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Our guide to decision procedures and creditors' meetings

We have not been allowed to call a physical meeting of creditors for some time now, unless specifically requested to do so.

On 6 April 2017 the world of insolvency was altered significantly by the implementation of the Insolvency Rules (England and Wales) 2016 (“the Rules”). Whilst the aim of the new Rules was primarily to streamline and simplify legislation that had been continually amended since 1986, in our opinion the commendable intentions haven’t necessarily come about.

In relation to seeking approval or a “decision” from creditors, the Rules have tried to give insolvency practitioners the opportunity to take advantage of new technology (well, new since 1986). In doing so they have prevented insolvency practitioners from voluntarily using one of the most important elements of the old Liquidation or Administration processes: the creditors’ meeting.


Creditors’ meetings in olden times

Since the late 1800s creditors’ meetings were a feature of most insolvency procedures. However, those in power deemed that the dwindling attendances at meetings by creditors meant that they should be abolished.

It is true that many meetings have only been attended “by proxy”: being the completion of a voting form directing the Chair of the meeting to vote in a certain way. This is, in our view, not necessarily a bad thing.

The Small Business, Enterprise and Employment Act 2015[1] introduced two new sections to the Insolvency Act 1986: the helpfully titled Sections 246ZE and 379ZA, which abolished physical meetings as the default decision making mechanism in all insolvencies.

Meetings are now, therefore, the exception rather than the rule and the old “Section 98” meeting which used to start a voluntary insolvent liquidation is no more. Many mourn its passing.

Supporters of the reform argue that new technology, including video conferencing, makes such physical meetings redundant. They believe that this will save time and money for creditors. Those critical of the new regime believe that it will reduce creditor involvement even further; removing their ability to question directors and to meet to share information between themselves in order to form an accurate picture of a business’s last months of trading.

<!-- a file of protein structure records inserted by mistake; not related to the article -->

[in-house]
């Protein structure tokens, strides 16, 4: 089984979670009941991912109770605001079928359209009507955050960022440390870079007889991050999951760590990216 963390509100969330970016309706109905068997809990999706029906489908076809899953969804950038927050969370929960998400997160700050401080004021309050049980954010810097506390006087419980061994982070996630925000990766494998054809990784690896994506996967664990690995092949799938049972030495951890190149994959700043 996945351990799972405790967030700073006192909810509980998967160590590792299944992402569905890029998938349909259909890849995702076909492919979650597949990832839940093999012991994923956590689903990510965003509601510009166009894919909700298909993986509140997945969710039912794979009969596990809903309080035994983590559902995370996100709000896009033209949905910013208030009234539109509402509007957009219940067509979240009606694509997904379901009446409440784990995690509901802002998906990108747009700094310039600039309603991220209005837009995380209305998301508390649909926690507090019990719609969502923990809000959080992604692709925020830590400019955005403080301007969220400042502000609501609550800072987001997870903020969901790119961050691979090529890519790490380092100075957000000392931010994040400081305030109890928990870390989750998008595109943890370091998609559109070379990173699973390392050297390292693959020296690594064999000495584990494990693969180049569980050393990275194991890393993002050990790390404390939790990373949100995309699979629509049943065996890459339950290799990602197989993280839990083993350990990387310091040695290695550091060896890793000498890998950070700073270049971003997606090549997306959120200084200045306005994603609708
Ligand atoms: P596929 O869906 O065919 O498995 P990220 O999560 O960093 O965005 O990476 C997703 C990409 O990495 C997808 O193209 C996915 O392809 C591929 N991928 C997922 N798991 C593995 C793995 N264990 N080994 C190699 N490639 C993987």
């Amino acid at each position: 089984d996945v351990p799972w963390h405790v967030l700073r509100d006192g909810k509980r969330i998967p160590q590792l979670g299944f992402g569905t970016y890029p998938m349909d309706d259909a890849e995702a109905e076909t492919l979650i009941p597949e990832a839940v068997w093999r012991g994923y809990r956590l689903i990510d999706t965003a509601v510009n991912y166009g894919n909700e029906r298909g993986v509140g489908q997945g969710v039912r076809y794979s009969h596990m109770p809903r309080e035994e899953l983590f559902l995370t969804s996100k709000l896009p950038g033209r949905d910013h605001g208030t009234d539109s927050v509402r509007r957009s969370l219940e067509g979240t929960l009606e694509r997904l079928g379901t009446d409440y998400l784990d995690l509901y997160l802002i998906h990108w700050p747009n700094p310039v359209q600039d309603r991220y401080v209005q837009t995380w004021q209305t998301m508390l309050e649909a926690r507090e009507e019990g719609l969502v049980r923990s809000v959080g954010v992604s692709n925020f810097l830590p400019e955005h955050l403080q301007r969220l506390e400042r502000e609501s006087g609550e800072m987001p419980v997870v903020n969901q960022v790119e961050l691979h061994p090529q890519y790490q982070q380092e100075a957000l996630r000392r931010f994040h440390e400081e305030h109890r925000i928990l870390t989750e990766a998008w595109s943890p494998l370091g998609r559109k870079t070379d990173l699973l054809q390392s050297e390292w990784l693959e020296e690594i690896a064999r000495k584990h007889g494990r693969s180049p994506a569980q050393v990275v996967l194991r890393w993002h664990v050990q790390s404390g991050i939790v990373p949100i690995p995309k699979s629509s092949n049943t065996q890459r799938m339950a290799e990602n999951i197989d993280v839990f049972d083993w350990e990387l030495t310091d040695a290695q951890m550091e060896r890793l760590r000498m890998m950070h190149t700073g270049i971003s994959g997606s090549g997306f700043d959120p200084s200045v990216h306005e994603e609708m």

Qualifying decision procedures

Replacing creditors’ meetings, we now have qualifying decision procedures. The Rules introduced the following procedures for collective decisions to be obtained by insolvency practitioners:

  • Electronic voting, which envisages a system that “enables a person to vote without the need to attend at a particular location”;
  • Virtual meetings, meaning meetings “where persons who are not invited to be physically present together may participate in the meeting communicating directly with all the other participants in the meeting and voting (either directly or via a proxy holder)”;
  • Correspondence; and
  • Any other decision making procedure that allows creditors to participate equally.

You will note, as explained above, that a physical meeting is not in the list of options.

Notices in respect of the relevant qualifying decision procedure must contain full details of how to access the system, deadlines for voting and passwords. Electronic voting systems are not allowed to let individual creditors know how other creditors have voted.

Virtual meetings can be suspended or adjourned by the Chair in the same way that a physical meeting could.

Bizarrely, if a creditor attempts to attend the location of where a virtual meeting is being conducted from, they are to be prevented from entering the room and must dial in from outside. This legal requirement takes some explaining to the unfortunate creditor who has unwittingly travelled and who, understandably, wants to be allowed in.